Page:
• How young adults imagine their future' The role of temperamental
           traits

    • Abstract: Relatively few empirical studies have addressed the psychological dimensions involved in the imagination of the future. The present study aimed to verify the hypothetical link between the temperament traits of young adults and their attitudes towards the future. Through an online panel, 246 subjects aged 20 to 30 years (M = 26.07 ± 2.36), of whom 54.5% were female, answered a protocol consisting of an identity record, a specially designed tool called the Future Thinking Questionnaire, and the Temperament and Character Inventory developed by Cloninger. The data were analysed through linear regression, Student’s t test, and the Kruskall-Wallis test. Results show that specific temperament traits, such as Reward Dependence and Harm Avoidance, significantly predict the perception of Uncertainty, the sense of Helplessness, the attitude of Persistence, and Fantasy regarding external solutions. Findings suggest that the view of the future is influenced by a temperamental and hence hereditary disposition.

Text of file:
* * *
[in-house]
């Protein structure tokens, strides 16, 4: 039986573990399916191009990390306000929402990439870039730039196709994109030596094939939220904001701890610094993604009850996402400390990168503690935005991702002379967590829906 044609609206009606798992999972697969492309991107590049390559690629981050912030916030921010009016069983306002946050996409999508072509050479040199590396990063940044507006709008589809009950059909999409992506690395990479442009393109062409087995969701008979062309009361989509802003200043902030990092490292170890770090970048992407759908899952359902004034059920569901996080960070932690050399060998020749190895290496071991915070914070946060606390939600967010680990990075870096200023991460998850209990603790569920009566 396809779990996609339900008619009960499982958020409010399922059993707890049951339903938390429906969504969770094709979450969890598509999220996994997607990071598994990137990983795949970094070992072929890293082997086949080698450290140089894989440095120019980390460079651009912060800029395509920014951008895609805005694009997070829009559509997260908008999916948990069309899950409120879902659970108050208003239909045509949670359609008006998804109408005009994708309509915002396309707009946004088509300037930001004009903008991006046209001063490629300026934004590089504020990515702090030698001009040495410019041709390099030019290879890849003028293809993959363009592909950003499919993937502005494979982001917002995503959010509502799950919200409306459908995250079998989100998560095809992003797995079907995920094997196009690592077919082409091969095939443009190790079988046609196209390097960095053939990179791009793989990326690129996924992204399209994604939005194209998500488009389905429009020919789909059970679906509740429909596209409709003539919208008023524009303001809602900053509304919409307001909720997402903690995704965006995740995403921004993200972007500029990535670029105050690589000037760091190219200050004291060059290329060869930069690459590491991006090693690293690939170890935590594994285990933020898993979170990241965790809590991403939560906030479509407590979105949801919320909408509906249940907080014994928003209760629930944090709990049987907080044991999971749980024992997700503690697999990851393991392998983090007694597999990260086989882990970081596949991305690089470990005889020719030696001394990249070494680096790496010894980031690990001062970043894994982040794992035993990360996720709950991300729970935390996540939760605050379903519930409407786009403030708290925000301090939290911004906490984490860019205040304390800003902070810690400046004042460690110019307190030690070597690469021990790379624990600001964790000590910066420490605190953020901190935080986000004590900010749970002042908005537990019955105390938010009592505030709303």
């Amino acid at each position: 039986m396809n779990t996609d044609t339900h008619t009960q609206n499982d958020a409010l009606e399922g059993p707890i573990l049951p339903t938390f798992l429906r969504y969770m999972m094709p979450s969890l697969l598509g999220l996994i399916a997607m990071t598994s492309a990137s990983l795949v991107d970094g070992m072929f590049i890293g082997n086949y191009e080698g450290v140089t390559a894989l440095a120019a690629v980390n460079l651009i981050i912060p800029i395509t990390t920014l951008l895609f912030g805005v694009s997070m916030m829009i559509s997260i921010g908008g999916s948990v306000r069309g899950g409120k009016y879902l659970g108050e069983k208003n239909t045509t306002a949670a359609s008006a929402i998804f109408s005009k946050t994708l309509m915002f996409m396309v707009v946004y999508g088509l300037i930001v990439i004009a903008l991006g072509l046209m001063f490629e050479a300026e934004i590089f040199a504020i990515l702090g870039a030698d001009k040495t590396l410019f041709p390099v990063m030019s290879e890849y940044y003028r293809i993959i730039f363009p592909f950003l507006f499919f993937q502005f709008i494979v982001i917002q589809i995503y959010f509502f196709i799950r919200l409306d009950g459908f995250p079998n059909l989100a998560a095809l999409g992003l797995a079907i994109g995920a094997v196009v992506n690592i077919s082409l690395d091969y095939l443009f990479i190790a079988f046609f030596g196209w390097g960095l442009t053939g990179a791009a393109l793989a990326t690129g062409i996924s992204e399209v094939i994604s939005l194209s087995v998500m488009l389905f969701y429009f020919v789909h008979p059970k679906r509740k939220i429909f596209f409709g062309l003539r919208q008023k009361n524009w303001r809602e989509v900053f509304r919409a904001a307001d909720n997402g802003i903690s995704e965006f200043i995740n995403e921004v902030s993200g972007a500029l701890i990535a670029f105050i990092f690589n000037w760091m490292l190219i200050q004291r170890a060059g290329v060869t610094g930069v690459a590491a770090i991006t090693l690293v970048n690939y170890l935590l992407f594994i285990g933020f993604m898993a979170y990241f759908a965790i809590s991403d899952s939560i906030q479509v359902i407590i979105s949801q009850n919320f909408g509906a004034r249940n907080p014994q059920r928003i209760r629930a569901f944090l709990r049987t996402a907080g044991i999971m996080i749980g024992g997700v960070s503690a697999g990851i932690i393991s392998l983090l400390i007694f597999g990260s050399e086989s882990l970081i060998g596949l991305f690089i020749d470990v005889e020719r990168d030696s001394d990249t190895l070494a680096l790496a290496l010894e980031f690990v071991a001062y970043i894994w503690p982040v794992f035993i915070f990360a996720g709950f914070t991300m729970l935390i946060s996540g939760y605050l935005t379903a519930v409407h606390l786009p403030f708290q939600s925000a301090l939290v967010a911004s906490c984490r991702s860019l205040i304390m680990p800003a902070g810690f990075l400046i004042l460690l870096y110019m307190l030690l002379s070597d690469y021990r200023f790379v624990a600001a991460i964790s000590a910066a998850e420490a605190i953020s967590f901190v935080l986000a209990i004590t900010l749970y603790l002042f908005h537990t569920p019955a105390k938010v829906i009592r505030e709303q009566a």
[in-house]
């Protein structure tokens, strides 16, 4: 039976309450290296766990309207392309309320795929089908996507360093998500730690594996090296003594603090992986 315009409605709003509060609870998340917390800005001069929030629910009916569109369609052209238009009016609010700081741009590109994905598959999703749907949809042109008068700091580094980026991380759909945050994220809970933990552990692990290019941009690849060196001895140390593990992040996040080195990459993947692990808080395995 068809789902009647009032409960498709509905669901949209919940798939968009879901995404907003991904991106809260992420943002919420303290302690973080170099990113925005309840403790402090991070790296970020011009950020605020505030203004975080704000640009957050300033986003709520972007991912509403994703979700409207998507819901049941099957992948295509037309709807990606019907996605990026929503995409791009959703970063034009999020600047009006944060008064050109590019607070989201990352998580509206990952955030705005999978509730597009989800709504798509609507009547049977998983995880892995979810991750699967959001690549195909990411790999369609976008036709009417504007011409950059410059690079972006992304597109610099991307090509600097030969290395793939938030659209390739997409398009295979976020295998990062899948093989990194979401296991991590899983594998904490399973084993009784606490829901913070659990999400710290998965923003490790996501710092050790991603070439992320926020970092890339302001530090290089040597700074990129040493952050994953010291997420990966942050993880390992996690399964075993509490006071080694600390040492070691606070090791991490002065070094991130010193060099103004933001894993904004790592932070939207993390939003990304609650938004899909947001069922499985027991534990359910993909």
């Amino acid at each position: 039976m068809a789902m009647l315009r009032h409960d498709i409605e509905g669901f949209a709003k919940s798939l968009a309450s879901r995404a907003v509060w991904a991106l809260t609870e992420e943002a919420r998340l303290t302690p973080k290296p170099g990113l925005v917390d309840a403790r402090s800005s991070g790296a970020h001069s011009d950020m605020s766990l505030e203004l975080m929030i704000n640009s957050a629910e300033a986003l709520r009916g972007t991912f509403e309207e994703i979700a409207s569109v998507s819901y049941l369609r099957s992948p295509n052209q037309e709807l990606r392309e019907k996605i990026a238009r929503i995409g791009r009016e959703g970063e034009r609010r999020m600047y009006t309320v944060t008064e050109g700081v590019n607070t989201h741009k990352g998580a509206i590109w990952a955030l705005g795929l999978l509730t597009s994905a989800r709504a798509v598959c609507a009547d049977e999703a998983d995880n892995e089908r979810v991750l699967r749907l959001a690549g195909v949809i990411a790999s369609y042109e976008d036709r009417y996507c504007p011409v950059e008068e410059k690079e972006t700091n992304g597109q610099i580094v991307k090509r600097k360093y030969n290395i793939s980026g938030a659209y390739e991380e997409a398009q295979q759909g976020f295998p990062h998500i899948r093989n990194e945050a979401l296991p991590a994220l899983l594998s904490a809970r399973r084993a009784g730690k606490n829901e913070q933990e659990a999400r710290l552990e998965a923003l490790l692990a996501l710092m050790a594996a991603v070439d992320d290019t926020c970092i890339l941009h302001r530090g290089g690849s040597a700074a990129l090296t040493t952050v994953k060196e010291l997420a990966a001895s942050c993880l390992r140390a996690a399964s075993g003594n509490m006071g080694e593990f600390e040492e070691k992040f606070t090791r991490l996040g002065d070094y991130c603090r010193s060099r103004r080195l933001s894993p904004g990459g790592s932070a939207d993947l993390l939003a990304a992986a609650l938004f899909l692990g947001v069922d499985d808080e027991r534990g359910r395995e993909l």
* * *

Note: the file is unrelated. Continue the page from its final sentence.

PubDate: 2017-11-11
       
  • Book review: listening to the approaching wave

    • Abstract: In his book, Markku Wilenius, Professor of Future Studies at the University of Turku, in Finland, applies the concept of the mega waves of change (of 40–60 years each), proposed by the Russian economist Nikolai Kondratiev. His central argument is that the world is presently experiencing a transition between an ending mega-wave (1970–2010), dominated by Information and Communication Technologies, and a starting one, following the deep financial crises of 2008–2009, and containing patterns discussed in the book. The list of patterns examined is impressive. It includes factors of several types shaping the future, such as major environmental problems; the need for a new economy; challenges for societies, e.g., by globalization and ageing; building participatory and trust-worthy political systems; and developing intelligent technological solutions, and creative educational institutions. Each pattern is thoroughly analysed, in a simple, easy-to-follow language, using examples, and supported by a rich literature. In the last chapter, the author offers a five-point action strategy as a navigation tool for crossing the new mega wave of change; his plan deserves to be discussed and followed by all key players and social actors.
      PubDate: 2017-11-02
       
  • Framing the future of privacy: citizens’ metaphors for privacy in
           the coming digital society